Testing for fecal gluten immunogenic peptides: a useful tool to evaluate compliance with gluten-free diet by celiacs
Background Although experts agree that strict dietary compliance is fundamental for the health of celiac patients, there are no evidence-based recommendations on the best way to assess dietary compliance. Detection of gluten immunogenic peptides (GIPs) in feces was recently proposed as an effective method of assessing the dietary compliance of celiac patients.
Methods Fifty-five consecutive celiac patients (27 adults and 28 children, age 6-72 years), who had been on a gluten-free diet for at least 2 years, were enrolled. All patients were evaluated clinically for symptoms, physical parameters and laboratory parameters. Dietary compliance was assessed with the Biagi questionnaire and serum anti-tissue transglutaminase (tTG) IgA antibodies were measured. GIPs were determined by immunoenzymatic assay on an automated Chorus analyzer (DIESSE Diagnostica Senese), after extraction of fecal samples by the method developed by DIESSE.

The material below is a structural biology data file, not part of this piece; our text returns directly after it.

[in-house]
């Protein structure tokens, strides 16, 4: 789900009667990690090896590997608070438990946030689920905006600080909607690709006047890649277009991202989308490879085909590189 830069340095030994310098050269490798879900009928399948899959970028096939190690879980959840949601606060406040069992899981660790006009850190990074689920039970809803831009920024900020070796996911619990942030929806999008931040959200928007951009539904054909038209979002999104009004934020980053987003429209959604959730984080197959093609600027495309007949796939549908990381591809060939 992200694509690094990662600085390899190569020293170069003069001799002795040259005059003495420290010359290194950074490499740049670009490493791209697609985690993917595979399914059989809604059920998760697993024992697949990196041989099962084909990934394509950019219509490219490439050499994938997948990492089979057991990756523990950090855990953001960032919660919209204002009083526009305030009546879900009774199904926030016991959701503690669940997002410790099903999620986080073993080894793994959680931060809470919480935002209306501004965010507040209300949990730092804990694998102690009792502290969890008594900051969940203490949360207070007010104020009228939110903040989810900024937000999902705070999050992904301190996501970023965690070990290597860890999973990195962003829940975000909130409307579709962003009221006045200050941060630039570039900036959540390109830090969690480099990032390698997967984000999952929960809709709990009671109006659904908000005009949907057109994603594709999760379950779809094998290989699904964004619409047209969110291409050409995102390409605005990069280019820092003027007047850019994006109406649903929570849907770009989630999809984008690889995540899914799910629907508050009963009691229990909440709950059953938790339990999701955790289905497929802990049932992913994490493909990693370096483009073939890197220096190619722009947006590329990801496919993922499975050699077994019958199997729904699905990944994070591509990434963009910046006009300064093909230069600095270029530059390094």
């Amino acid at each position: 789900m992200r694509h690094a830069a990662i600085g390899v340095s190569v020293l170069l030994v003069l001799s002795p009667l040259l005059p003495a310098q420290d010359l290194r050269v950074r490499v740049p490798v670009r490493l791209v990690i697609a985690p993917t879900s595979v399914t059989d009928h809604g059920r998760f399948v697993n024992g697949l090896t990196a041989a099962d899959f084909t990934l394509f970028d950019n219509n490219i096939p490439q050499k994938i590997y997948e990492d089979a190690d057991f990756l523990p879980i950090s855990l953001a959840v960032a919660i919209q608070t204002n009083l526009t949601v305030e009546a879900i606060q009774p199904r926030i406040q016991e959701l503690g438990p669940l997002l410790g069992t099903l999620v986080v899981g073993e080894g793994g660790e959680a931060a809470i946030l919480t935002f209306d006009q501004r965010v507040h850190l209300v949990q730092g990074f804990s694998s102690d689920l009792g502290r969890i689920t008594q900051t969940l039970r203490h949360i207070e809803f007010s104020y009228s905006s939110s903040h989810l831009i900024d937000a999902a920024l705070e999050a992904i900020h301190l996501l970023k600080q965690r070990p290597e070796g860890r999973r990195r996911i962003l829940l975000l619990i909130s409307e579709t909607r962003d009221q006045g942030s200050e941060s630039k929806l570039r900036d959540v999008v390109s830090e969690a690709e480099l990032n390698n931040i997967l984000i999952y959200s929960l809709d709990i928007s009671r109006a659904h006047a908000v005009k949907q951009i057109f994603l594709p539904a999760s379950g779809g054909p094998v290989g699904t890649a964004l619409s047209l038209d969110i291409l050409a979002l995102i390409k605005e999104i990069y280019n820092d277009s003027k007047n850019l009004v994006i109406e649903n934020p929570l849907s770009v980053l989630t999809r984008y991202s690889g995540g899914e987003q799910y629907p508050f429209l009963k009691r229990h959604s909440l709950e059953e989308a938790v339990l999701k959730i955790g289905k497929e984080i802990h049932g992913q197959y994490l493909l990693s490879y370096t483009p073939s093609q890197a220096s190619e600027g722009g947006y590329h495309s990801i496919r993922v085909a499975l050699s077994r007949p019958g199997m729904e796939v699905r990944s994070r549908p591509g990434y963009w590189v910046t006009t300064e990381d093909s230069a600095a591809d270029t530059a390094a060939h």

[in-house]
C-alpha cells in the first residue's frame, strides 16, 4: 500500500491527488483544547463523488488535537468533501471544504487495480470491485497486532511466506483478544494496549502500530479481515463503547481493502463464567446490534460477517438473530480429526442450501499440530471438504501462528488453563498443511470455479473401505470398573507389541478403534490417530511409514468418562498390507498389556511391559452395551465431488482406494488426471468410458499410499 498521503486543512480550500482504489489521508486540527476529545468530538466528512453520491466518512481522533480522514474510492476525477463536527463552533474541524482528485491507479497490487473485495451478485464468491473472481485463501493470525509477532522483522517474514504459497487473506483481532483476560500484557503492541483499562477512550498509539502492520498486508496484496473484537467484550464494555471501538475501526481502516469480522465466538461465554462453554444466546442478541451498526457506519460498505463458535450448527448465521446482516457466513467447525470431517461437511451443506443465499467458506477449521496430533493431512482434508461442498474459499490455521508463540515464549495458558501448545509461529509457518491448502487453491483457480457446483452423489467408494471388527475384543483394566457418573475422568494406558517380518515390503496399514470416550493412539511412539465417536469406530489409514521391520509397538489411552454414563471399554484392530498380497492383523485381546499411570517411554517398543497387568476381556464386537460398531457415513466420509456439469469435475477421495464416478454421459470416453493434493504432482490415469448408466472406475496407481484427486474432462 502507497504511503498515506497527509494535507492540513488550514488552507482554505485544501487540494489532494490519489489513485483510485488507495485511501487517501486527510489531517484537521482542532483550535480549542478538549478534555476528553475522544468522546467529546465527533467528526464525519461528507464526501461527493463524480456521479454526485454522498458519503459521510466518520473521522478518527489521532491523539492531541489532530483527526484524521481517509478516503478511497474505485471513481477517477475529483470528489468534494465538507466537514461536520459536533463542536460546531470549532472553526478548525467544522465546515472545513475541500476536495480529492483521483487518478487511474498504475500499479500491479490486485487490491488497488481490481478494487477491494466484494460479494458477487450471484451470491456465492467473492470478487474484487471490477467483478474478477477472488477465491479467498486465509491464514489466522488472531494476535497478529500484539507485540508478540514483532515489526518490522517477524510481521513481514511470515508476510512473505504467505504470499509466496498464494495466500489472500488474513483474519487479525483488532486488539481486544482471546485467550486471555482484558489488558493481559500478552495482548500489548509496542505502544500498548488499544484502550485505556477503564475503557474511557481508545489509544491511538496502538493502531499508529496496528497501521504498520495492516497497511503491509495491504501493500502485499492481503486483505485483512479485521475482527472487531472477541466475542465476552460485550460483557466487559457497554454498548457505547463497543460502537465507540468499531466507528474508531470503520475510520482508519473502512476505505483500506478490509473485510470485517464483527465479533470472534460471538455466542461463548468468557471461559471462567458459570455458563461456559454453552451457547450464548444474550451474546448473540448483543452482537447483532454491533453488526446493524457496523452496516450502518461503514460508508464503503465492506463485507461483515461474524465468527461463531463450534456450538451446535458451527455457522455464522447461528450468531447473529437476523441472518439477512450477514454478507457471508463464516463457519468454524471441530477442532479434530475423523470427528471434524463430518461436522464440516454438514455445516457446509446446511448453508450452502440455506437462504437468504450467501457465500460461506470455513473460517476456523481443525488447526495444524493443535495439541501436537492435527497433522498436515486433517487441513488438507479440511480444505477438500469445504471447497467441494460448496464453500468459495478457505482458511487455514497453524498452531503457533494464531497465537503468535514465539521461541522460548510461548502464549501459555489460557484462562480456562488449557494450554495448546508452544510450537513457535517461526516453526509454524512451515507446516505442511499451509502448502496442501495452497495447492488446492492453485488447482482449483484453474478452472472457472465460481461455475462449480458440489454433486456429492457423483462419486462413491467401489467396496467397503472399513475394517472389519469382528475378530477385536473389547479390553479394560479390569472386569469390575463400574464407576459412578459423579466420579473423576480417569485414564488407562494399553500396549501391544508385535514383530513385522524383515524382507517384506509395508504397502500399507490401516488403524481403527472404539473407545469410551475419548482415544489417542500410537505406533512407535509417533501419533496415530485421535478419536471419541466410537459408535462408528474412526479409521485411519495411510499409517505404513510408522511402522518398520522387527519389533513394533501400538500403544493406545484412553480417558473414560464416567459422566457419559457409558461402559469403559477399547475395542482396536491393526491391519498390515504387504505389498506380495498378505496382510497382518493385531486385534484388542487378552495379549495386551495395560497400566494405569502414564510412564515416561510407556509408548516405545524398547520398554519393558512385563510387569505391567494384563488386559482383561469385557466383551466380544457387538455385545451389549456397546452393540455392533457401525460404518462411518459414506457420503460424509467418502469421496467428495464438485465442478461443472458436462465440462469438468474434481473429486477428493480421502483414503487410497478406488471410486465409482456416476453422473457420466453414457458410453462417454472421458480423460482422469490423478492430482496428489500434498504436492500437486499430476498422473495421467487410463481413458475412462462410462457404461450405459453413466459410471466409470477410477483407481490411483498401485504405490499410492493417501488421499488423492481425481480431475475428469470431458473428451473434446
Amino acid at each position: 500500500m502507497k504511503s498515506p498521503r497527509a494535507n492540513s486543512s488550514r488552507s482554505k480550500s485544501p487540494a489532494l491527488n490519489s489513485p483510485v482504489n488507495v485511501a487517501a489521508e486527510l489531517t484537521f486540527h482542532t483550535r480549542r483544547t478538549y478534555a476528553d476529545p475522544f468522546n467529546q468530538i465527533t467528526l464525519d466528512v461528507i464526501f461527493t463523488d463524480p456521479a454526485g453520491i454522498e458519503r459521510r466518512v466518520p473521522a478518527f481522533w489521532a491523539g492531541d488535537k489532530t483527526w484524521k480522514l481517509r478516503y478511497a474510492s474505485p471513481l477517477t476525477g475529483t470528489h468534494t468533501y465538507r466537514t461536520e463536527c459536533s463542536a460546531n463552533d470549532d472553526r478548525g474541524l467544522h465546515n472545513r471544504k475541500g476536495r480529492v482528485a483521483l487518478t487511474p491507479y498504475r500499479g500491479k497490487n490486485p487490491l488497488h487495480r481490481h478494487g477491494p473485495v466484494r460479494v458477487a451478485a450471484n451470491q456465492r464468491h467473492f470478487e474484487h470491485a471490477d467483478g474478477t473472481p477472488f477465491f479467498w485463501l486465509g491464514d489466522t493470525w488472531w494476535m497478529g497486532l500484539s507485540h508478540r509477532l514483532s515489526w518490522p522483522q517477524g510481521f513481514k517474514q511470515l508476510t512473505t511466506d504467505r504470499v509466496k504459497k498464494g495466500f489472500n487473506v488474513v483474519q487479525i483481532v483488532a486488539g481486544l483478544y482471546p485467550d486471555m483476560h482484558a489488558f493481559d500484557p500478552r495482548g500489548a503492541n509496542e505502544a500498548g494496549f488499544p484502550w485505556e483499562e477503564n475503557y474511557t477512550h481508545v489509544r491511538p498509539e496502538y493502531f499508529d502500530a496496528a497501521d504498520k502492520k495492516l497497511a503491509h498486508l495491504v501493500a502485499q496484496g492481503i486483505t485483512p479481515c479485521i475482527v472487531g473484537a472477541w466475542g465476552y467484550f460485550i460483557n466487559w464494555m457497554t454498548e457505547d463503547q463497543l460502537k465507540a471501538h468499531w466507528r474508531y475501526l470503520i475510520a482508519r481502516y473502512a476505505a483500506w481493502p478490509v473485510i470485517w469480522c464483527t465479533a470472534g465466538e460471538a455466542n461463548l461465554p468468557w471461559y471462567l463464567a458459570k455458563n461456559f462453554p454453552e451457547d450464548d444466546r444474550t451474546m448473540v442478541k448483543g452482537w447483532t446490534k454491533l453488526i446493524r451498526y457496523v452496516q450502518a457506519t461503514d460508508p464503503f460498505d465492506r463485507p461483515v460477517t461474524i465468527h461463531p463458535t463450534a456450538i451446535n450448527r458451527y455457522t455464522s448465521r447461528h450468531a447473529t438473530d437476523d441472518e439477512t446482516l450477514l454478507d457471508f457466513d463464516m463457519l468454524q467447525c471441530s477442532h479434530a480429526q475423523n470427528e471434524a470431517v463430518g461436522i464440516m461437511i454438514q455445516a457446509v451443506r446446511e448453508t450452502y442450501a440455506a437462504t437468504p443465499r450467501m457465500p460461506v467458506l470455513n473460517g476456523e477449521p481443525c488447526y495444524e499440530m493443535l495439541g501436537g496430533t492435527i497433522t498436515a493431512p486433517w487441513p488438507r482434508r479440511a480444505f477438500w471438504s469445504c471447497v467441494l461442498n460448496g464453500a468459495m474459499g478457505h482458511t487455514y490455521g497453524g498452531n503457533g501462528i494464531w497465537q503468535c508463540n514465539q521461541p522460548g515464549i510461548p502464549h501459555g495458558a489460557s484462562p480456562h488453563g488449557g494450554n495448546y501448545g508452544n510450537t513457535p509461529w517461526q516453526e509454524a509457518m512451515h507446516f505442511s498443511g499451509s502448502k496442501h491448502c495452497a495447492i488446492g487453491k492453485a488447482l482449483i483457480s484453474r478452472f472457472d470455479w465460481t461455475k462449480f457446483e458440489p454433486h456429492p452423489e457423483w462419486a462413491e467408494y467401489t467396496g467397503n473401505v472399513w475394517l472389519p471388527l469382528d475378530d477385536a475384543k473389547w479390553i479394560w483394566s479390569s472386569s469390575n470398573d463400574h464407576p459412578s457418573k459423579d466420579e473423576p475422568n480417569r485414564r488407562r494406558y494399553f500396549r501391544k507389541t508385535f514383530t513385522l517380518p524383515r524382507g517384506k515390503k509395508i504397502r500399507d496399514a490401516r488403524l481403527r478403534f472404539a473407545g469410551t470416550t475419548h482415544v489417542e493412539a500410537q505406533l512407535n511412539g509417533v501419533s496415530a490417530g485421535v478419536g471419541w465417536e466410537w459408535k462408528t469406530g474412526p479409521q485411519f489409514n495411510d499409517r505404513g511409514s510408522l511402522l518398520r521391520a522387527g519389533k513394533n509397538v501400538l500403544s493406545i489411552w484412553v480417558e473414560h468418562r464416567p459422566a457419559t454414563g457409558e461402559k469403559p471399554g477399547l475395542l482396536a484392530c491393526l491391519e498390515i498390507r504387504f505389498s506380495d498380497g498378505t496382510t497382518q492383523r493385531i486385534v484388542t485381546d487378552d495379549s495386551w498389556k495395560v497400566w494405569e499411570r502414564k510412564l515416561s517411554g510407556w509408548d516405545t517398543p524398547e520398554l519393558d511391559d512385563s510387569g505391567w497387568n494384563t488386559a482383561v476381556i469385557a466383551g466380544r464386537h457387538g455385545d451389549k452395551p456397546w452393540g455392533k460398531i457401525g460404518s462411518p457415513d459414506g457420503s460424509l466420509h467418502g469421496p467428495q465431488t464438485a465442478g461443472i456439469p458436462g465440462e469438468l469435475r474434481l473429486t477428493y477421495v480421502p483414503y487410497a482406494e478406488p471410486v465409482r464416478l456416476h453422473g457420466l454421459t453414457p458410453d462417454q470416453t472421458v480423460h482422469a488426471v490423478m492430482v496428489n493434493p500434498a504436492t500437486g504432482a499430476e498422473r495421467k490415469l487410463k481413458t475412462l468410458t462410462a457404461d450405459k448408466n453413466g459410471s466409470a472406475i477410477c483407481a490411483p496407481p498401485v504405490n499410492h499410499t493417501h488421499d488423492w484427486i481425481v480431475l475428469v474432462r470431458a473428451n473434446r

Results Eight patients tested positive for GIPs (GIPs+); 71.4% of GIP-positive patients were asymptomatic; tTG antibodies were detected in 3/8 GIP+ patients. The Biagi score was significantly associated with fecal positivity for GIPs (P=0.02). However, according to the Biagi score, 57.1% of GIP+ patients followed the diet strictly and 5.4% of GIP- subjects did not comply with the diet or made substantial mistakes.
Conclusions Assay of fecal GIPs identified more patients who did not comply with the diet than did the Biagi questionnaire, evaluation of symptoms or anti-tTG antibodies. Detection of fecal GIPs offers a direct, objective, quantitative assessment of even occasional exposure to gluten and is confirmed as a practical way to check dietary compliance.
Keywords Fecal gluten peptides, gluten-free diet, celiac disease
Ann Gastroenterol 2020; 33 (6): 631-637